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You're a product

Summer 2012

You are much more valuable than you might think, especially if you use the internet.  Of course, all Oldie readers are precious, but your value to those clever people who run websites is often beyond measure.

This all comes from the slightly topsy-turvy way that an internet based business providing a free service is valued.  We have just had an extreme example of this with the selling of a minority interest in on the New York stock exchange at a price that values the entire company at an apparently absurd $104 billion.  This makes it worth more that BP, and yet it produces no physical product, has income only from selling advertising (a notoriously fickle source) and is run and mostly owned by a 28 year old with no business experience who recently paid $1 billion for a two year old loss making company (Instagram) without even mentioning it to his Board.  It all sounds ridiculous.

Or does it?  The truth is, Facebook does have a physical product, and it’s a highly visible, valuable, durable and potentially cash generative one:  it’s you and me.  We are the product; Facebook can already claim well over 900 million of us, and the number is growing.

Remember that a business’s customers are the people who pay it money.  Facebook’s customers are its advertisers, who are paying handsomely to gain access to Facebook users, and for information about them; what’s more, it’s a numbers game.  The more people use Facebook, the more money Facebook can charge.

So, if we see ourselves as the customers of such “free” websites, we are mistaken.  Certainly, the job of those that run them is to give us the impression that the site exists for our benefit, and that we are all chums together, but to the harder noses lurking in the Board Room you are I are the equivalent of widgets coming off a production line, to be flogged to the highest bidder.

Once you realise this, you will understand that unless a website is subsidised (like the massive and expensive BBC site) the only “free” websites that will survive will be those which can generate a band of users that is of sufficient value to advertisers. 

As ever, there is nothing new in this; whilst the internet often speeds things up, it hasn’t changed any fundamental economic laws.  What we are seeing here is a souped-up version of the mailing list business.  More or less since the invention of the post office, entrepreneurs have been collecting names and addresses of people and their interests, and selling them to other people with products to shift.  Each name on those lists has a value and the more accurate and detailed the information about each person, the more valuable the list.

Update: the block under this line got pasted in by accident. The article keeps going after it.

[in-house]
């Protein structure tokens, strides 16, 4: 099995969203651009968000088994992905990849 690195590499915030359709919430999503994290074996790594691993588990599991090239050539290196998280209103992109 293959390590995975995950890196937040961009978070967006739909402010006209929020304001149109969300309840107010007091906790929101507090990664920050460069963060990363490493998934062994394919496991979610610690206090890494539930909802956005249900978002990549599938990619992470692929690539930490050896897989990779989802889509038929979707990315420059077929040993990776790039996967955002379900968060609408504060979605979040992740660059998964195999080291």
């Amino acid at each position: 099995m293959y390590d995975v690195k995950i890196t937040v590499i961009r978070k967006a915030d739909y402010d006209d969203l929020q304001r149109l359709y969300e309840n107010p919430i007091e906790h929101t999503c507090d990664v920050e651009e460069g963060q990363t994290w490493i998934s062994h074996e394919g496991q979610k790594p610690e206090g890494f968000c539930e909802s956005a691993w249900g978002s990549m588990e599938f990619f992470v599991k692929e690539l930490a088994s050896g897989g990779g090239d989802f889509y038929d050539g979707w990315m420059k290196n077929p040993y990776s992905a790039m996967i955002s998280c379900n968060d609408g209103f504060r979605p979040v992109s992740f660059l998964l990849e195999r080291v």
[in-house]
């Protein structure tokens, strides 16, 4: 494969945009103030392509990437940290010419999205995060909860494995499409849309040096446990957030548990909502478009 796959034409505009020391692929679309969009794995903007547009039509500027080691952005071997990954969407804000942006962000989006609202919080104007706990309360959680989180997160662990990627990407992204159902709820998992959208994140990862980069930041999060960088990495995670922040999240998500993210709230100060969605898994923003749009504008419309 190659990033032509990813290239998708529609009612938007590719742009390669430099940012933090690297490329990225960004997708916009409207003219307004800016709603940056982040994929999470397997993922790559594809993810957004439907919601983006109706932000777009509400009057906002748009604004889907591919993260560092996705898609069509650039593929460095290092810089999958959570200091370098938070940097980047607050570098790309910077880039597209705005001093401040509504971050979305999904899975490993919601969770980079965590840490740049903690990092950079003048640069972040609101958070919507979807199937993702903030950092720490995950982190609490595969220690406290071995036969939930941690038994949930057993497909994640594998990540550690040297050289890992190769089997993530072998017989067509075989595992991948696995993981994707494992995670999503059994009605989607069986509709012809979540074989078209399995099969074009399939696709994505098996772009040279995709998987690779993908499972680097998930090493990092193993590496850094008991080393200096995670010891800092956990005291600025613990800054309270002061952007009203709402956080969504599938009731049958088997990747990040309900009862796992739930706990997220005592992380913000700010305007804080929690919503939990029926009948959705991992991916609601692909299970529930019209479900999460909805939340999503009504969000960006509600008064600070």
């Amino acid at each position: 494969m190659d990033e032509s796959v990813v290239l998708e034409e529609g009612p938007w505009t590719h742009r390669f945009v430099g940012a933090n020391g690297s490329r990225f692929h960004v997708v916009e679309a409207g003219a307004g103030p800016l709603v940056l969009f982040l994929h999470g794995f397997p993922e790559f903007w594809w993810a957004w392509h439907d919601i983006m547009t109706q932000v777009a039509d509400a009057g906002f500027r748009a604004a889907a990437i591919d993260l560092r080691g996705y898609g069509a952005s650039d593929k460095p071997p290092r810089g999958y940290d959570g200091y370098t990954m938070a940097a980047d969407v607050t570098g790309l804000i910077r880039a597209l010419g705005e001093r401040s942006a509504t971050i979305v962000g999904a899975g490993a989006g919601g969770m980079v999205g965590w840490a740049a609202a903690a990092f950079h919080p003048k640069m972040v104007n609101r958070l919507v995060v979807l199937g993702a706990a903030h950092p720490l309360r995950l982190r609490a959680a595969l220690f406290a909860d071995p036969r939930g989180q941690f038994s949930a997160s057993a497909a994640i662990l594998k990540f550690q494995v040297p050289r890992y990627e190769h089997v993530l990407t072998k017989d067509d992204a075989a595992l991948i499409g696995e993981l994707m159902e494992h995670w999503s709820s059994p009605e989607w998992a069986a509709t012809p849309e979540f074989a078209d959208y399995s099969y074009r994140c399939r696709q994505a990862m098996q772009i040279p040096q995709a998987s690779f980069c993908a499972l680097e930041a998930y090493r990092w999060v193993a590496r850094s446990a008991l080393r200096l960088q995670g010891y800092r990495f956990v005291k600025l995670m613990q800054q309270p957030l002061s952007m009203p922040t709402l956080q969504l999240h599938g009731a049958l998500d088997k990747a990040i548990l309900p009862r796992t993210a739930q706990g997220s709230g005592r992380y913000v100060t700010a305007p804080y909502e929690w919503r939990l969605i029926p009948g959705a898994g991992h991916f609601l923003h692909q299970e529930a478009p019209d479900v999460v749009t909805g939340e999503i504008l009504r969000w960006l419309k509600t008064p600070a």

Now translate this to the internet.  Suppose I run a website that’s all about hats, and I have 5,000 registered users.  That means I know of 5,000 people who are probably interested in hats; milliners will already be tempted to buy advertising from me.  If I also know each user’s age, gender and location, my list grows in value.

So, if you sell hats that are popular with women over 55 in Scotland, I can place your adverts only in newsletters that go to such women, or display them online only when one of that group is logged in.  You pay for fewer adverts (so your costs reduce) but the adverts are more precisely targeted (so your sales may increase).  Everyone’s smiling.

Looked at that way, and despite the gigantic numbers involved, Facebook users have been valued at less than $100 each;  that may seem a bit high, but then Facebook has such a huge range of users worldwide that it can probably direct an advertiser to exactly the customer he is looking for, and that’s priceless.

So, remember that if something seems free, it’s because someone else is paying for it.  There never has been such thing as a free lunch and some of the time nowadays it is you and I that are the ingredients of the meal; we are being harvested, diced, marinated, cooked and served up as tasty morsels.  


Click here to read an interesting article about the prospects for the Facebook share price, if that sort of thing interests you.